WHY GENERAL SHERMAN’S NAME IS DETESTED.
BY COL. W. D. PICKETT, LEXINGTON, KY.
I desire to supplement the article in the July VETERAN with the above title by answers to criticisms made and doubts cast upon the charges therein.
As to the charge that at the burning of the large cotton mills at Roswell, Ga., General Sherman caused all the operatives of those mills (a few men, but mostly women and children over twelve years) to be collected, loaded onto freight trains, transported to Louisville, and dumped out at the freight yards without food or money and with few husbands or fathers to look after them: On making inquiry recently from old residents of Louisville and Lexington, Ky., these charges are corroborated in every detail, these operatives having been dumped out from freight cars, it is charged, to the number of nearly one thousand, the number probably being overestimated.
These facts were published in the papers at the time, and the charitable people of Louisville and all the contiguous region of Kentucky responded nobly to this sudden tax on their charity. It is said that H. D. Newcomb and Nicholas Coleman, of Louisville, owning cotton mills in Kentucky or Indiana, took quite a number of them, giving them employment. The noble Sisterhood of Nuns of Nazareth, near Bardstown, Ky., came over there and took many of the children. The remainder were distributed throughout the country wherever homes could be found. The fathers and husbands and brothers of these unfortunates were at the time in the Confederate army, and could not look up their children until peace came. As an instance, one of these fathers came to Lexington in search of his child, but up to that time had been unsuccessful. He had followed a clue up into Vermont and had found one of these children; but it was not his, but a child of his brother.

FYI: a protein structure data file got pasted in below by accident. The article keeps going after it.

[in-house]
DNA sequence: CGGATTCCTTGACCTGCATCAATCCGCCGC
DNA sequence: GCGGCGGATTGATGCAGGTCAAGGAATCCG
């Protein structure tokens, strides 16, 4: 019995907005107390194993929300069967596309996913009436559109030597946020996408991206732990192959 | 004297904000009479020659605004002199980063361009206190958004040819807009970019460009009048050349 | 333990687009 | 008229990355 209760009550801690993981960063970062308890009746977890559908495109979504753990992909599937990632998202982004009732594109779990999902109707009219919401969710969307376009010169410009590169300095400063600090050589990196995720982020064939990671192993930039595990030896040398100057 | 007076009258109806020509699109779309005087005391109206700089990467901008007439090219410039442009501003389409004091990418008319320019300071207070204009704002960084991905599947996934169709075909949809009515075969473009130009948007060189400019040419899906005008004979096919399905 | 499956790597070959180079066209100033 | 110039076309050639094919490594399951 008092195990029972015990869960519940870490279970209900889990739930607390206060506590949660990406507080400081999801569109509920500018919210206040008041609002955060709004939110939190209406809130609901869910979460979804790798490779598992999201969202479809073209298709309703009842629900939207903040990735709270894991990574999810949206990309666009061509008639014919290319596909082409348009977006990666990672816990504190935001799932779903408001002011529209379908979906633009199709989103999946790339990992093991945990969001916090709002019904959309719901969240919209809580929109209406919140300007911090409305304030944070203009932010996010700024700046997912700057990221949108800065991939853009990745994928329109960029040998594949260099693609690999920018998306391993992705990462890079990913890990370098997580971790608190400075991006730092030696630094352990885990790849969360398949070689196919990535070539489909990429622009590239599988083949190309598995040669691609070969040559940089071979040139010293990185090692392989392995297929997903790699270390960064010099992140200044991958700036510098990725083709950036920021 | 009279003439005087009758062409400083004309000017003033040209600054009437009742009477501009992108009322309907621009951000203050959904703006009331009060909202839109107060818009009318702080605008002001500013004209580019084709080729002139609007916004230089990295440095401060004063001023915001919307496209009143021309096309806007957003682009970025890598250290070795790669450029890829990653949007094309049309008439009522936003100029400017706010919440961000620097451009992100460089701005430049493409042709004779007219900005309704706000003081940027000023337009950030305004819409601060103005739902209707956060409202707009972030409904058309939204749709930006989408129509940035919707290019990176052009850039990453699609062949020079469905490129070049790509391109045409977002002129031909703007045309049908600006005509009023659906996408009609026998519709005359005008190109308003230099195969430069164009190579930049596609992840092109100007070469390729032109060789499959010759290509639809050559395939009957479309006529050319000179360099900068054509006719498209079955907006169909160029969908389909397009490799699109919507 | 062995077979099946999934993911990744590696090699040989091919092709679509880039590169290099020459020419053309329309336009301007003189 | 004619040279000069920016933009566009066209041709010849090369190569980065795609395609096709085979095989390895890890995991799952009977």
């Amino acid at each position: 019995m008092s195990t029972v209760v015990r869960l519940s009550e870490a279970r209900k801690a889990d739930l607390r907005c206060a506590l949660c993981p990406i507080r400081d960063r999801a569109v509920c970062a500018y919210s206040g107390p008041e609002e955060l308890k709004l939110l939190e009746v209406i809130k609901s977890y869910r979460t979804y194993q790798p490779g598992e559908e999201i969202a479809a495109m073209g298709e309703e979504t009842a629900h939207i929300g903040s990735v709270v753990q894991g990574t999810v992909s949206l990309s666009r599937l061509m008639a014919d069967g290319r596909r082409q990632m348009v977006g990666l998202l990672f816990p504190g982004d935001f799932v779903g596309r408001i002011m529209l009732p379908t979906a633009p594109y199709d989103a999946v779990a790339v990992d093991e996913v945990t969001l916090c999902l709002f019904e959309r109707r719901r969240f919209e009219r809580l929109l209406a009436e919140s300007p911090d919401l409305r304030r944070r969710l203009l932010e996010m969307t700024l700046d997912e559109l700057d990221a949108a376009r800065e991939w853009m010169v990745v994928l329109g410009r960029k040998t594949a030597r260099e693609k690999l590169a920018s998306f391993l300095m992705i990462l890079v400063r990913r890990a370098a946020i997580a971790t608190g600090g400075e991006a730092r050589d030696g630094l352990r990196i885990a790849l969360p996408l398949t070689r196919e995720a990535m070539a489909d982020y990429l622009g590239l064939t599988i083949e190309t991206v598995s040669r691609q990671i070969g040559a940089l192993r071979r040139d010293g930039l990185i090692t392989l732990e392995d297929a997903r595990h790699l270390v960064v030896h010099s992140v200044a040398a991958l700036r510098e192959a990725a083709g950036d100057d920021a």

Supposing the destruction of the Roswell mills was within the usages of civilized warfare, can there be given one valid reason for the sudden deportation of these unfortunates from the comforts and protection of home? The act being that of one who was a father himself can only have had its origin in a bad heart. Was it too much to say, “These acts will be forever a stain upon the character of the Federal commander,” Sherman?
Some doubt has been cast as to my authority for making other charges contained in that article, and it is simply necessary to state that during all the operations connected with these events I was a staff officer of Lieut. Gen. W. I. Hardee. I heard the first shell thrown by the Federal artillery into Atlanta, and am familiar with the correspondence between General Hood and General Sherman in regard thereto, as also in regard to the depopulation of Atlanta. It so happened that while this depopulation was going on I was at General Hood’s headquarters as a member of a court of inquiry, and was familiar, through the staff officer having the matter in charge, with each day’s progress with that movement. Soon after the fall of Atlanta General Hardee was, at his request, relieved by the President of the command of his old corps in the Army of Tennessee and given the command of the Department of South Carolina, Georgia, and Florida. I was transferred with him, and was present at all the operations around Savannah and, on its evacuation, at the transfer of its small army to the vicinity of Charleston. I had charge of the flag of truce on the steamer that met the transport steamer off the harbor of Charleston containing the officers’ wives and refugees, sent around by sea by General Sherman (about five hundred souls). During their transfer and for several days thereafter, until they scattered to their several destinations, I mingled freely with them. They all agreed as to the threats freely published by General Sherman as to what would be done when South Carolina soil was reached and as to the time of his leaving Savannah. That these threats came from Sherman’s headquarters is proven by the fact that the threats were literally carried out.